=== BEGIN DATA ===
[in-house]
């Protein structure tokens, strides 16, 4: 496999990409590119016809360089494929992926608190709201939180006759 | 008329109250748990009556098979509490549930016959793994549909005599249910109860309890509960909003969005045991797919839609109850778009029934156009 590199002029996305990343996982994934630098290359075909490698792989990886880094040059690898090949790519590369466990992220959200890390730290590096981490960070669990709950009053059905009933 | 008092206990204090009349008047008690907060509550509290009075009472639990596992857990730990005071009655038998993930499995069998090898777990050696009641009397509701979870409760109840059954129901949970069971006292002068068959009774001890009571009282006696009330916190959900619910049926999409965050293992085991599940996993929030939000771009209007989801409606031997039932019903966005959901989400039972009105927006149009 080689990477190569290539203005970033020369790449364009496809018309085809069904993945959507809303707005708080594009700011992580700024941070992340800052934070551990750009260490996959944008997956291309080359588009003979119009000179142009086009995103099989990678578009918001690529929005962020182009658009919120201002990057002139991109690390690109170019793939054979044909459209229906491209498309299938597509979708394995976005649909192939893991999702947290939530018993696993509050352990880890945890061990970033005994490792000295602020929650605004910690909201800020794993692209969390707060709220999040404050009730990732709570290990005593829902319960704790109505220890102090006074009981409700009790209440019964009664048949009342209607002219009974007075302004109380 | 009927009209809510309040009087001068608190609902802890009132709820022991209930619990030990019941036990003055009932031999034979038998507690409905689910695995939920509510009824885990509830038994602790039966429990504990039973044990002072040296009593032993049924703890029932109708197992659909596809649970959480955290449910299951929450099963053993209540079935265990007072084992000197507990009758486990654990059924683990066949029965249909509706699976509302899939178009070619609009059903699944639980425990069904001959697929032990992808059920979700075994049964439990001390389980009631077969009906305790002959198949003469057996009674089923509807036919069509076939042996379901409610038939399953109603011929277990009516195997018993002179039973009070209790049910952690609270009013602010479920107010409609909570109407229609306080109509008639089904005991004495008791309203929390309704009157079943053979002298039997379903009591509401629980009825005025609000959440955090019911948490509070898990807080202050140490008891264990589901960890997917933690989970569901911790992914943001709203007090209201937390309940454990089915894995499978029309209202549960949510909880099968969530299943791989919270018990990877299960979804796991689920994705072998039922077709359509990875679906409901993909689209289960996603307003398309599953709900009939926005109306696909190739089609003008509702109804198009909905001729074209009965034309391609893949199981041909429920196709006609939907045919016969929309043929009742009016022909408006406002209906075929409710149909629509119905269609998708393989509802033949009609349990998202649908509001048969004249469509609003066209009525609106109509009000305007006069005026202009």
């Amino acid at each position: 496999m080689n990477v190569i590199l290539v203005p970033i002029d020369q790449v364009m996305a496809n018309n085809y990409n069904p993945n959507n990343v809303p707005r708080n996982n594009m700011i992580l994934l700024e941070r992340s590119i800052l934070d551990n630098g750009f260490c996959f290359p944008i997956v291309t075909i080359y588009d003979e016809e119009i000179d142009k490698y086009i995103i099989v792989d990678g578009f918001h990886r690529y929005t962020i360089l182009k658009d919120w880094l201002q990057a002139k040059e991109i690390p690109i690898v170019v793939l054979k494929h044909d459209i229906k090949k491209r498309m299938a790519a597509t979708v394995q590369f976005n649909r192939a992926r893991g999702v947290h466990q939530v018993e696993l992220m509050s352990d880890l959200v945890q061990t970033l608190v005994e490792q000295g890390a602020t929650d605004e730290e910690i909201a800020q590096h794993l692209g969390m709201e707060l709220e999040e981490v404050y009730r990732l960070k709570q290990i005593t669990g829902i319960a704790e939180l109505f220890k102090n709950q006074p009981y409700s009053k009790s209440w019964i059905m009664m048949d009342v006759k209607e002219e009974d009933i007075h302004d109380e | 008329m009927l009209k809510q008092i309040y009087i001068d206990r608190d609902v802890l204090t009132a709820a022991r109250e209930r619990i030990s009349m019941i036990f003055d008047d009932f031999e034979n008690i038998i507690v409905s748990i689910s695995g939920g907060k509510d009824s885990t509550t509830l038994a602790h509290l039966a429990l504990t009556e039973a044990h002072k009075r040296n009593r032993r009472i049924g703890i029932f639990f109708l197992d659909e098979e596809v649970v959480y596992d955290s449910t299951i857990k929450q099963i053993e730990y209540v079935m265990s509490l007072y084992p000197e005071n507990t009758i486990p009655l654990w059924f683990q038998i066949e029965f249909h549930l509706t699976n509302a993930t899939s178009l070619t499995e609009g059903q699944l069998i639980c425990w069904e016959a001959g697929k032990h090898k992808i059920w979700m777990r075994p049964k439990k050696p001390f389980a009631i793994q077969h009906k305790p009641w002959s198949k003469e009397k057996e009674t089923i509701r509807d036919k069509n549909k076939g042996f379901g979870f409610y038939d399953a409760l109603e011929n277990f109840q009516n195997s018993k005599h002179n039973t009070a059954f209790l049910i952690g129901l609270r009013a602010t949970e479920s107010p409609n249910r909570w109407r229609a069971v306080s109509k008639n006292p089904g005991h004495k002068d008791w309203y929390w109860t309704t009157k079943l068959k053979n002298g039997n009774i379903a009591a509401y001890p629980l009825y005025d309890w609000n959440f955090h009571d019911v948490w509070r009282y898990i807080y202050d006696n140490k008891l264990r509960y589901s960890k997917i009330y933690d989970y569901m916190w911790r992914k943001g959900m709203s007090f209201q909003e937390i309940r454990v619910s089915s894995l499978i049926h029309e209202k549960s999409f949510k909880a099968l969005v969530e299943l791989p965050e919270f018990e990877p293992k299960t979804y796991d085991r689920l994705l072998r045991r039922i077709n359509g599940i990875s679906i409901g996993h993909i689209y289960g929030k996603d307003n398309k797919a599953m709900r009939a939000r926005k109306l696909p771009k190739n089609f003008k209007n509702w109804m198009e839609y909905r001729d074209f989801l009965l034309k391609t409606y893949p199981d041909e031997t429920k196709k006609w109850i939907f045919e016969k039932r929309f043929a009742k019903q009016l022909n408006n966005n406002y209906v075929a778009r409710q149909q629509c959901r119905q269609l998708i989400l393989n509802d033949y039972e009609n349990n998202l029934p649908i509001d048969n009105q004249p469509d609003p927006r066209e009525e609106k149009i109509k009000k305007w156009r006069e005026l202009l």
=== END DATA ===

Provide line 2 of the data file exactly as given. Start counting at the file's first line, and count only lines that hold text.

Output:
């Protein structure tokens, strides 16, 4: 496999990409590119016809360089494929992926608190709201939180006759 | 008329109250748990009556098979509490549930016959793994549909005599249910109860309890509960909003969005045991797919839609109850778009029934156009 590199002029996305990343996982994934630098290359075909490698792989990886880094040059690898090949790519590369466990992220959200890390730290590096981490960070669990709950009053059905009933 | 008092206990204090009349008047008690907060509550509290009075009472639990596992857990730990005071009655038998993930499995069998090898777990050696009641009397509701979870409760109840059954129901949970069971006292002068068959009774001890009571009282006696009330916190959900619910049926999409965050293992085991599940996993929030939000771009209007989801409606031997039932019903966005959901989400039972009105927006149009 080689990477190569290539203005970033020369790449364009496809018309085809069904993945959507809303707005708080594009700011992580700024941070992340800052934070551990750009260490996959944008997956291309080359588009003979119009000179142009086009995103099989990678578009918001690529929005962020182009658009919120201002990057002139991109690390690109170019793939054979044909459209229906491209498309299938597509979708394995976005649909192939893991999702947290939530018993696993509050352990880890945890061990970033005994490792000295602020929650605004910690909201800020794993692209969390707060709220999040404050009730990732709570290990005593829902319960704790109505220890102090006074009981409700009790209440019964009664048949009342209607002219009974007075302004109380 | 009927009209809510309040009087001068608190609902802890009132709820022991209930619990030990019941036990003055009932031999034979038998507690409905689910695995939920509510009824885990509830038994602790039966429990504990039973044990002072040296009593032993049924703890029932109708197992659909596809649970959480955290449910299951929450099963053993209540079935265990007072084992000197507990009758486990654990059924683990066949029965249909509706699976509302899939178009070619609009059903699944639980425990069904001959697929032990992808059920979700075994049964439990001390389980009631077969009906305790002959198949003469057996009674089923509807036919069509076939042996379901409610038939399953109603011929277990009516195997018993002179039973009070209790049910952690609270009013602010479920107010409609909570109407229609306080109509008639089904005991004495008791309203929390309704009157079943053979002298039997379903009591509401629980009825005025609000959440955090019911948490509070898990807080202050140490008891264990589901960890997917933690989970569901911790992914943001709203007090209201937390309940454990089915894995499978029309209202549960949510909880099968969530299943791989919270018990990877299960979804796991689920994705072998039922077709359509990875679906409901993909689209289960996603307003398309599953709900009939926005109306696909190739089609003008509702109804198009909905001729074209009965034309391609893949199981041909429920196709006609939907045919016969929309043929009742009016022909408006406002209906075929409710149909629509119905269609998708393989509802033949009609349990998202649908509001048969004249469509609003066209009525609106109509009000305007006069005026202009």